Gov. Perry travels to storm affected areas and gives update on state recovery efforts
AUSTIN – Gov. Rick Perry today surveyed Hurricane Ike storm damage from the air before visiting Galveston Island and Ellington Airfield to visit with local emergency management officials.
“It’s difficult to see parts of our state in this condition, but it is the current reality and we’re working through a recovery operation that is massive in scale and complexity,” said Gov. Perry. “People in the area need to understand that our team is working ‘round the clock to restore services while people outside the area need to stay away until we have reached an acceptable level of safety.”
AUSTIN - Gov. Rick Perry today announced that search and rescue (SAR) operations have begun in earnest after Hurricane Ike made landfall overnight on the Texas Coast. The Category 2 hurricane has caused extensive flooding and knocked out utilities in several Texas counties. The governor also urged Texans all along the storm's path to remain vigilant.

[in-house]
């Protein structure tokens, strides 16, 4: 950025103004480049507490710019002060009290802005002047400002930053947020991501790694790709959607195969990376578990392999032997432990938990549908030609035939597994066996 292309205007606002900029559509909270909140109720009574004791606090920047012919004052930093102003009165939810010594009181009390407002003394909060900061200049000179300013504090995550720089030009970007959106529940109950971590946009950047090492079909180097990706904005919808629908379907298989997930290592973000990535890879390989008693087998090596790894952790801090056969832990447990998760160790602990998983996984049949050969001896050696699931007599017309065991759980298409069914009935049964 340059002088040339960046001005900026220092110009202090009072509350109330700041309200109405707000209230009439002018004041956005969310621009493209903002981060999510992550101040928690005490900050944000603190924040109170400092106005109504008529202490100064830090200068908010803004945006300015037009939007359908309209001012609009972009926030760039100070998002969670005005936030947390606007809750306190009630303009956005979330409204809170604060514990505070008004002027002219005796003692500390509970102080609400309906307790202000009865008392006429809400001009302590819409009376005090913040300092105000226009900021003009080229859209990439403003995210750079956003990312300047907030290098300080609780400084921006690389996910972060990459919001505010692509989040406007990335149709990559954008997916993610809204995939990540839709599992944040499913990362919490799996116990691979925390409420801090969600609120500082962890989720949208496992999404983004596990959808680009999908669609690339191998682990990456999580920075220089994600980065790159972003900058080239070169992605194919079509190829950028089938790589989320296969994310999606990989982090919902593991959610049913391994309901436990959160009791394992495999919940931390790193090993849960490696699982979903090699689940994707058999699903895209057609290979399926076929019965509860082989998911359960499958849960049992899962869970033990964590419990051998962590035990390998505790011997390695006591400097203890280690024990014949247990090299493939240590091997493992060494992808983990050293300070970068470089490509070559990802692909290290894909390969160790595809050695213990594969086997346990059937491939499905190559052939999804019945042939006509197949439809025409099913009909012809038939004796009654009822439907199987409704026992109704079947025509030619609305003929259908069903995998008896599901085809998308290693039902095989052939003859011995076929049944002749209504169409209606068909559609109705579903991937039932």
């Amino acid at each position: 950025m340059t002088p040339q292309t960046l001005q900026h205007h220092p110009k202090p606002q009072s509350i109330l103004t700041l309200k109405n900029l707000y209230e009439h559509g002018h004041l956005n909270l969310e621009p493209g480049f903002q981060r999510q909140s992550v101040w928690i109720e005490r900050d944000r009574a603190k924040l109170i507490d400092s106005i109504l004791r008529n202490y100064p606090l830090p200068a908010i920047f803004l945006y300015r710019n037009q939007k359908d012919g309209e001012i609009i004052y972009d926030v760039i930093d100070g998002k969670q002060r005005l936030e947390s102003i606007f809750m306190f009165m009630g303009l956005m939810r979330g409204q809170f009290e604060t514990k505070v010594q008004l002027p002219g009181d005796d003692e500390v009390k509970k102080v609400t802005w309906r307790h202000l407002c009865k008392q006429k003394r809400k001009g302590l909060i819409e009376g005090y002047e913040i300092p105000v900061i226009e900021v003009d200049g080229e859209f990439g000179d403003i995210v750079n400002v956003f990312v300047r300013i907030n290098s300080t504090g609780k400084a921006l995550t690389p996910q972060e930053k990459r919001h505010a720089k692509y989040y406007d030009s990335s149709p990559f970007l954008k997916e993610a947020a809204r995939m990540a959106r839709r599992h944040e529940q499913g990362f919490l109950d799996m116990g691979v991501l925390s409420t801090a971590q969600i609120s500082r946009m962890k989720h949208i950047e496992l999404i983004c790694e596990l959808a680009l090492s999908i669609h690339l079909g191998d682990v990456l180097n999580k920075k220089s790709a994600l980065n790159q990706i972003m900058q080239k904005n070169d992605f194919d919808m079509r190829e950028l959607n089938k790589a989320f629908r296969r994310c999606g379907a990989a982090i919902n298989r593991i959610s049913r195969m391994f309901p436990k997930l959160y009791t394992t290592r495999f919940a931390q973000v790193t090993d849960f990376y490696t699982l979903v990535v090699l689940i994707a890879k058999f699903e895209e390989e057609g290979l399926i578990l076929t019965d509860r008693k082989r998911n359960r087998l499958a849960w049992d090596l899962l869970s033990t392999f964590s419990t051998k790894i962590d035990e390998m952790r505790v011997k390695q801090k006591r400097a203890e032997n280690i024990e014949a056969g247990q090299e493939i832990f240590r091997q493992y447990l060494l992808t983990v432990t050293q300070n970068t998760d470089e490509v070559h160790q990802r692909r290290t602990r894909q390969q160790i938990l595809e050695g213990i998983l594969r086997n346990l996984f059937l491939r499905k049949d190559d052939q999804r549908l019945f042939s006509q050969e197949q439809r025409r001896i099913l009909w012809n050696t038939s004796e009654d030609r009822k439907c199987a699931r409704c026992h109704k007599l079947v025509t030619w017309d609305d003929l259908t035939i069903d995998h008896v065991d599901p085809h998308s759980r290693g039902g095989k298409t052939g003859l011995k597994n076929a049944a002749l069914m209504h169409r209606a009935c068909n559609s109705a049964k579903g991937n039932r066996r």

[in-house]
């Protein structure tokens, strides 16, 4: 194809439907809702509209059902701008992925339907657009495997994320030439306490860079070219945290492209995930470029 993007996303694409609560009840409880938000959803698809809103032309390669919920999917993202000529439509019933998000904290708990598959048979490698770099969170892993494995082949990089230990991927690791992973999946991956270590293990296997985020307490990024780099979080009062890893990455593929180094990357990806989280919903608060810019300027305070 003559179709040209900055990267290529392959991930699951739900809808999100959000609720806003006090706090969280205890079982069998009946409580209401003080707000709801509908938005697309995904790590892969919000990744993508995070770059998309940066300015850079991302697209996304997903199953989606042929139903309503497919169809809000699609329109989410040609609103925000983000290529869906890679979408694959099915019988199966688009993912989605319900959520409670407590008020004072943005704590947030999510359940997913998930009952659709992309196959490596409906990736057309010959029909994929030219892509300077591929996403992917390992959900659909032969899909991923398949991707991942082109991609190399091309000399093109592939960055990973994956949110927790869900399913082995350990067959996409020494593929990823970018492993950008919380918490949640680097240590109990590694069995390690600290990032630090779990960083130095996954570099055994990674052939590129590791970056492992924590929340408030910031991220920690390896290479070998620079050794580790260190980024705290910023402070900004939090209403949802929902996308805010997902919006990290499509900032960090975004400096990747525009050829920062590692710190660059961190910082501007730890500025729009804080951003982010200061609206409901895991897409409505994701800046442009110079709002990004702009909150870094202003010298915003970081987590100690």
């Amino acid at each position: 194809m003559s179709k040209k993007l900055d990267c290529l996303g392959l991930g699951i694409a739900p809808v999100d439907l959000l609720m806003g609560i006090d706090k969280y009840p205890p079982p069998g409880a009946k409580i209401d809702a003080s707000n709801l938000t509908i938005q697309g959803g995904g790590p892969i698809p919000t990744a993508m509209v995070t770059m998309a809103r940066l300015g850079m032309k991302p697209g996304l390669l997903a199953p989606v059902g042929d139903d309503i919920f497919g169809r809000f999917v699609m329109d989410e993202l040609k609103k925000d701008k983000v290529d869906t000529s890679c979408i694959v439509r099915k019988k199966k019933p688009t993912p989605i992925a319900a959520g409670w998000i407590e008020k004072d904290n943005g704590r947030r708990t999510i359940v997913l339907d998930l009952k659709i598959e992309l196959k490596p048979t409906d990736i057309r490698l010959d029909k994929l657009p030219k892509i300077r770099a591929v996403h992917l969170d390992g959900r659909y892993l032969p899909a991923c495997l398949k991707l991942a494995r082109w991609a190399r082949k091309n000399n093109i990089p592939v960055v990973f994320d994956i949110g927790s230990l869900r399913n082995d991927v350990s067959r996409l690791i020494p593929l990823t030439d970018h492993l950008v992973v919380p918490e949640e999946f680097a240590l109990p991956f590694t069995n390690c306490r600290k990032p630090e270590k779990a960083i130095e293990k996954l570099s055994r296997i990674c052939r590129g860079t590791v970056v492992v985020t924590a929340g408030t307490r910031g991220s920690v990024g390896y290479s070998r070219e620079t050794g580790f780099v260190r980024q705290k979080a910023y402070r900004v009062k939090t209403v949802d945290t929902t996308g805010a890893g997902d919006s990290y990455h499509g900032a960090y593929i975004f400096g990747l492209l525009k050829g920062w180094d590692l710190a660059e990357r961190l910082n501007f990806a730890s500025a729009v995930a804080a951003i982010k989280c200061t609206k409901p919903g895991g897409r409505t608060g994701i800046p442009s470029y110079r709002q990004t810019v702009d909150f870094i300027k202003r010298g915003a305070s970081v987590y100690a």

"For the past few days, our top priority was evacuating our citizens from the strike zone. Today, we are focused on search and rescue," Gov. Perry said. "In anticipation of this moment, we pre-positioned the largest search and rescue capability in Texas history in advance of this storm. Elements of this task force are re-entering Orange County, east Harris County and Galveston by air, boat and ground."
AUSTIN - Gov. Rick Perry tonight announced he is suspending the collection of the state and local hotel and motel taxes under the Texas Tax Code for victims of Hurricane Ike for a period of 14 days, backdated to September 8, 2008. The governor also urged residents in Hurricane Ike's path to heed local evacuation orders and assured residents that the state is dedicating all of the resources necessary to protect Texans.
Power and water out for a week or more. Sewage spewing into homes and streets. Long lines for gas and supplies. A rising death count not just from a major catastrophe, but complications in its aftermath.
None of it sounds too rosy, but a week after a storm as big as Texas began its multibillion-dollar destructive path, smashing coastal cities and leaving millions without power and water in one of the nation's most populous cities, a number of independent disaster experts agree that things are going surprisingly well here.